With orders back in fashion, it was just like old times at Paris

It was a tender moment. An Airbus delegation led by a grinning chief executive Noel Forgeard is photographed being led down the steps of the Boeing 777-200LR on the static display at Le Bourget by Forgeard’s counterpart at Boeing Commercial Airplanes (BCA), Alan Mulally, with his senior colleagues. Airbus returned the favour by inviting the Boeing team onboard the A380. For all that this year’s Paris air show was meant to be about gladitorial combat between the two giants of the aerospace industry, in the event little blood was spilt, with both appearing relieved that the cake they have been fighting over is getting bigger by the week.

Forgeard Mullaly

The expected no-holds-barred scrap over state aid became a rather flat affair, Airbus having decided to shelve the launch of the A350 for three months as the dispute starts to make its lumbering way through the World Trade Organisation (WTO). Rather than trading punches, both sides kept emphasising that they hoped a compromise could be agreed.

In terms of big visual statements, Airbus, of course, stole the show with the A380’s maiden Paris display, Boeing choosing as ever not to fly its flagship product, the 777-200LR. The fact that the world’s big two aerospace companies went into Paris minus chief executives failed to be much of an issue either – EADS co-chief executive-in-waiting Forgeard still insisting he was very much in charge at subsidiary Airbus, and Mulally, a contender for the top job at Boeing, also strictly sticking to the script as head of BCA.

On orders, both manufacturers had an exceptionally strong Paris. Although Qatar Airways’ announcement that it was “to order” 60 A350s was not strictly a contract – there were rumours that behind-the-scenes pressure had been applied to ensure Airbus hit its predicted 100 orders at Paris – while Boeing “lost” an Air Canada commitment for 777s and 787s just as the show ended, healthy backlogs and delivery predictions for 2007 have sent both Boeing and EADS shares soaring in recent weeks. It seems that, so far as investors are concerned, unfilled orderbooks are more of a worry than unfilled chief executive chairs. It also proves that, despite efforts by Boeing and EADS to diversify their businesses, it is still the fortunes of the commercial airline market that dictate the value of both companies.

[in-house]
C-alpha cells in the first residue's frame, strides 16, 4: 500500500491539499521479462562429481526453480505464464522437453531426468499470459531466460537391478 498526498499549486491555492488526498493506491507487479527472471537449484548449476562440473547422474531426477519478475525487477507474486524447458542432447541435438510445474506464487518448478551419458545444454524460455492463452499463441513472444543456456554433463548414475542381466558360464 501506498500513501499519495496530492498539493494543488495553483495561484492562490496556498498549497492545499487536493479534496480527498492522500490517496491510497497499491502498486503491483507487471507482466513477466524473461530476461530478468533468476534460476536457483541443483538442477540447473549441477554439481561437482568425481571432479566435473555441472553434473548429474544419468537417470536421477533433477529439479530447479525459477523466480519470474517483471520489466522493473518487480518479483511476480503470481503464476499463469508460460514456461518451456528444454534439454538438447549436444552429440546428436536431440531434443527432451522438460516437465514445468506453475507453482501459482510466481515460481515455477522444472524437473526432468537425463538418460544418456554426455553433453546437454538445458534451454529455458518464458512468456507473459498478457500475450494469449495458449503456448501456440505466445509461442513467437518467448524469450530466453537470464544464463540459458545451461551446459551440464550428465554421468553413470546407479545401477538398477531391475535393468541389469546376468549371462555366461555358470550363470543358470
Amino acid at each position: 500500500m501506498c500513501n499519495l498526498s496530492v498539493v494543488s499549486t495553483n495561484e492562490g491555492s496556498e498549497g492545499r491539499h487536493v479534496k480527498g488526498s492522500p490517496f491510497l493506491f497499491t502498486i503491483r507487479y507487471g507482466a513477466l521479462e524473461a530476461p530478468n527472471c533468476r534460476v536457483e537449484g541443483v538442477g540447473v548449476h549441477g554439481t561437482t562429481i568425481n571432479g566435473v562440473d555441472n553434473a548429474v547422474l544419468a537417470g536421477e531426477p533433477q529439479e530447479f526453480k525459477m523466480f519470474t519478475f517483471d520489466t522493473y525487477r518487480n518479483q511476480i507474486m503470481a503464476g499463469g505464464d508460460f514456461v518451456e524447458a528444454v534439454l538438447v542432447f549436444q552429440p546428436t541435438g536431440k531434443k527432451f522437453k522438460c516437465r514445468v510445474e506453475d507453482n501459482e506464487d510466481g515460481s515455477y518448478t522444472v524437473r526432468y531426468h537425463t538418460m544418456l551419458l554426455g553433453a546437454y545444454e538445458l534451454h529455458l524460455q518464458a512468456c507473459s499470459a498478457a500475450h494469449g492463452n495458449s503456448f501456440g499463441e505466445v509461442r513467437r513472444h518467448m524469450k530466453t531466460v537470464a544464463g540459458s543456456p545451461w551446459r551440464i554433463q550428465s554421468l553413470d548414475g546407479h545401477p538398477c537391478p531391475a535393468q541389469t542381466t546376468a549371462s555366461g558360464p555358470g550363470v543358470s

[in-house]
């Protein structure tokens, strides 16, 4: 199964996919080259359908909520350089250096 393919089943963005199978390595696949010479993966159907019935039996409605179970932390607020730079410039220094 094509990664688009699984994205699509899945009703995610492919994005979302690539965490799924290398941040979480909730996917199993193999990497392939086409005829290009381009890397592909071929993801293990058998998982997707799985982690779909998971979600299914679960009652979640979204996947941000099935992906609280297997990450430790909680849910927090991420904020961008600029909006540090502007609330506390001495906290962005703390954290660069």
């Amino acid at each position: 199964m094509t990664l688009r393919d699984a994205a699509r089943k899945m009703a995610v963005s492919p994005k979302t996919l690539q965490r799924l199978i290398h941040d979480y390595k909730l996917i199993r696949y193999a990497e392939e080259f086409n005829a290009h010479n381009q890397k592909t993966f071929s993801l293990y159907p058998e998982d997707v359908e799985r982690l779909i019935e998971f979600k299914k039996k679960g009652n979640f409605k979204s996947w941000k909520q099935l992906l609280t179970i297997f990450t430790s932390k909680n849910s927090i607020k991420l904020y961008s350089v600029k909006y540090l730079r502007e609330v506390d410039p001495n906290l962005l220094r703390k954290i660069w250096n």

With more orders coming at Paris from the likes of start-up Kingfisher Airlines and Jet Airways, the main worry for the big two might in fact be their exposure to the Middle East and Indian markets. Both regions have potential for instability and their rapidly-expanding airlines’ ambitions may prove to be out of kilter with what their markets can support.

The other two main airliner manufacturers, Bombardier and Embraer, had a quieter Paris, with the Canadian company also having to shelve any plans it might have had to launch its CSeries at the show. If the mainline airliner is eventually given the green light, it will antagonise Airbus and Boeing as much as its traditional Brazilian adversary, and all three companies could join forces to take the row over government launch aid for the programme to the WTO.

The next Farnborough or Paris show could see the focus shift to the engine manufacturers as the big three, and their smaller Japanese and European partners, jostle to power the successors to the Airbus A320 and Boeing 737 families.

On the defence side, unmanned air vehicles again made a significant impact at Paris, with the unveiling of a model of the European Neuron unmanned combat aircraft vehicle demonstrator by Dassault and continuing debate about industrial participation in the programme. While Lockheed Martin continues to talk up its F-35 Joint Strike Fighter, backlogs for the USA’s legacy fighters are getting perilously small. Ironically, among the biggest hopes for keeping production lines going are India and Pakistan – until recently pariah states in the eyes of the USA after they developed and tested nuclear weapons.

The shape of the industry’s big get-togethers has changed too. This year’s Paris – at which US industry was back in force after the Iraq rift of 2003 – was a day shorter than previously, with the week compressed into four rather than five business days, a move which was welcomed by exhibitors and visitors alike.

Next year’s Farnborough air show is taking a similar tack and used Paris to launch its new template – which it says is in response to feedback from industry.

Despite making efforts to shore up their business aviation representation, both main shows appear to be fighting a losing battle against the success of the dedicated European Business Aviation Convention and Exhibition in Geneva. Paris witnessed the first public display of the Dassault Falcon 7X long-range business jet – in front of its home crowd – and the surprise revelation of an all-new utility jet from German manufacturer Grob. But there was little else to appeal to the business and general aviation community.


Source: Flight International